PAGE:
- Associated Press - Monday, January 9, 2012

BAGHDAD (AP) — Two car bombs exploded Monday evening in the Iraqi capital, killing at least 14 people and wounding dozens, according to authorities, raising already high concerns about an outbreak of a full-scale sectarian conflict.

The attacks appeared to be aimed at police officers as well as Shiite pilgrims making their way to the holy city of Karbala. The bombings were the latest in a wave of attacks primarily targeting Shiites that have killed more than 90 people in less than a week.

Police and hospital officials said one of the blasts struck near a police vehicle in the northeast Shiite neighborhood of al-Shaab, killing six people, including two policemen.

The second bomb went off in the western neighborhood of al-Muwasalat, which is largely Sunni. However, authorities say that blast, which killed eight, appeared to have targeted Shiite pilgrims.

The officials spoke on condition of anonymity because they were not authorized to release the information to reporters.

The evening explosions followed a roadside bomb blast in the morning in the Baghdad suburb of Awairij. Officials said that explosion killed two Shiite pilgrims walking to Karbala to commemorate Arbaeen, the end of 40 days of mourning following the anniversary of the death of Imam Hussein, a revered Shiite figure.

The attacks came as Iraqi officials remained locked in a political crisis loaded with sectarian overtones that erupted just as the last American troops were leaving in December.

At the heart of the crisis is an effort by the Shiite-led government to try Iraq‘s top Sunni official on terrorism charges.

The official, Vice President Tariq al-Hashemi, said Monday that a demand he be turned over for trial in Baghdad is hurting efforts to end the country’s political crisis.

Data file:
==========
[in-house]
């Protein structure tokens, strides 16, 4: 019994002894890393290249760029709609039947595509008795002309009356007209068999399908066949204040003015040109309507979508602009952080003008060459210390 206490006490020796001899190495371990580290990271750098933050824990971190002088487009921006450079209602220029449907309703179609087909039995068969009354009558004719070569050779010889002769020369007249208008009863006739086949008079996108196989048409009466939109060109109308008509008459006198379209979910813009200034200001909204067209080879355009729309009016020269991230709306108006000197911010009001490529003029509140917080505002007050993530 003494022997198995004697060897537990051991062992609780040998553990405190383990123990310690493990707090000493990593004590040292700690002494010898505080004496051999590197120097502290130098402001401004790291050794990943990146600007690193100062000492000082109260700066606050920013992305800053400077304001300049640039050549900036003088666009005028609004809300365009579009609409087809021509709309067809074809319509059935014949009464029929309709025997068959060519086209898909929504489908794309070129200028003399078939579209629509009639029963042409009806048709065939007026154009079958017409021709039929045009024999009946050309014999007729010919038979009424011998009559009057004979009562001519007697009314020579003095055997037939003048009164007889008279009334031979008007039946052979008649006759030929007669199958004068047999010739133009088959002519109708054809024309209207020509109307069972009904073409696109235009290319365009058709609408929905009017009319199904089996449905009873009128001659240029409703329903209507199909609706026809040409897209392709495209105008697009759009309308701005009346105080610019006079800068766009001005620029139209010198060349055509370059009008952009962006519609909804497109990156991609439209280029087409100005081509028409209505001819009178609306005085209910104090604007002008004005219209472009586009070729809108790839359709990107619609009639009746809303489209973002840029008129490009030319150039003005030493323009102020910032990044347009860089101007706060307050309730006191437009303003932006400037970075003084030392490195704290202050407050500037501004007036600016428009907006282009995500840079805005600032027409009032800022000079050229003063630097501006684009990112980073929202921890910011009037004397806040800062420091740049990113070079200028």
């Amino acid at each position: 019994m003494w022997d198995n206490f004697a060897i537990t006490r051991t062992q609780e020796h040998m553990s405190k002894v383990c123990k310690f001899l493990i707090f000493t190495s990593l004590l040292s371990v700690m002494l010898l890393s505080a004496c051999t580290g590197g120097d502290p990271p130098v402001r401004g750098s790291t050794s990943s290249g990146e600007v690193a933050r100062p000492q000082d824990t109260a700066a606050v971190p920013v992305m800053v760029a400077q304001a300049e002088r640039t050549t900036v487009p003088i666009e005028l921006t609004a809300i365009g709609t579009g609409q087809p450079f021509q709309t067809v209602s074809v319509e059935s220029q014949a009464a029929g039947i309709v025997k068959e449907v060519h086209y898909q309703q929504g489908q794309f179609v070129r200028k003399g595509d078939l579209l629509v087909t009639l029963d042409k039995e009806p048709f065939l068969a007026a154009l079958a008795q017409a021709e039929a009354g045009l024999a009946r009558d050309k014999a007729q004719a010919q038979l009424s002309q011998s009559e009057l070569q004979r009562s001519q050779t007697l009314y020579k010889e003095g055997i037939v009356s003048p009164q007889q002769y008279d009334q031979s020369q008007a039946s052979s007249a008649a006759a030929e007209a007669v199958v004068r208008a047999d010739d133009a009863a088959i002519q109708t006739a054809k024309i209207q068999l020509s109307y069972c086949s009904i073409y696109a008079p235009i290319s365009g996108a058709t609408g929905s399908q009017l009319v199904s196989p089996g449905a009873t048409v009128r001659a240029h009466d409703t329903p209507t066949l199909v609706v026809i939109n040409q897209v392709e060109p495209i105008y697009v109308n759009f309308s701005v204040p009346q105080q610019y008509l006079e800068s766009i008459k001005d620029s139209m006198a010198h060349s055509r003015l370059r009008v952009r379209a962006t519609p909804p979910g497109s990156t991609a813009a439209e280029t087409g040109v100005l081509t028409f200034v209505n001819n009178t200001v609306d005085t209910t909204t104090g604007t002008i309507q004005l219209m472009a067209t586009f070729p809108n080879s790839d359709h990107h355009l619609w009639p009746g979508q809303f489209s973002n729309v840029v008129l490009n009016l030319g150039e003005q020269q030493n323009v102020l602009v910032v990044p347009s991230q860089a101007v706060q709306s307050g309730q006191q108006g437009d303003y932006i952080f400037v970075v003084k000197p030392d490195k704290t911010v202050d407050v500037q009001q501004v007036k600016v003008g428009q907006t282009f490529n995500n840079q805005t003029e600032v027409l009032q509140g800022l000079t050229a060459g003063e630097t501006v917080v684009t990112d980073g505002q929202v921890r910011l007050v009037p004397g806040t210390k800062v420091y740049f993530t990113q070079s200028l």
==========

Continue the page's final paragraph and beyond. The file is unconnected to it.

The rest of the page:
Mr. al-Hashemi is staying in the semiautonomous northern Kurdish region, out of reach of state security forces. He is accused by Prime Minister Nouri al-Maliki’s government of running a hit squad that assassinated government officials — a charge he denies.

Iraq‘s Interior Ministry, which Mr. al-Maliki controls, on Sunday formally called on the Kurdish authorities to turn the vice president over for prosecution. They so far have not agreed to do so.

Mr. al-Hashemi criticized that demand during an interview in the Kurdish town of Qalachwalan, where he is staying as a guest of Iraqi President Jalal Talabani.

“This shows that al-Maliki lacks credibility, because at the same time he is talking about defusing tensions, he is aggravating the situation by sending this request,” MR. al-Hashemi said. “This new move … will hurt efforts to defuse the current political tension.”

Mr. al-Hashemi repeated his concern that he cannot get a fair trial in Baghdad, where he said security forces linked to Mr. al-Maliki exert considerable influence over the justice system. Confessions by his accusers taken in Baghdad likely were coerced, he alleged.

Instead, he wants to have the case heard in the ethnically divided city of Kirkuk. There, he can get a fairer trial and his security will be ensured, he said.

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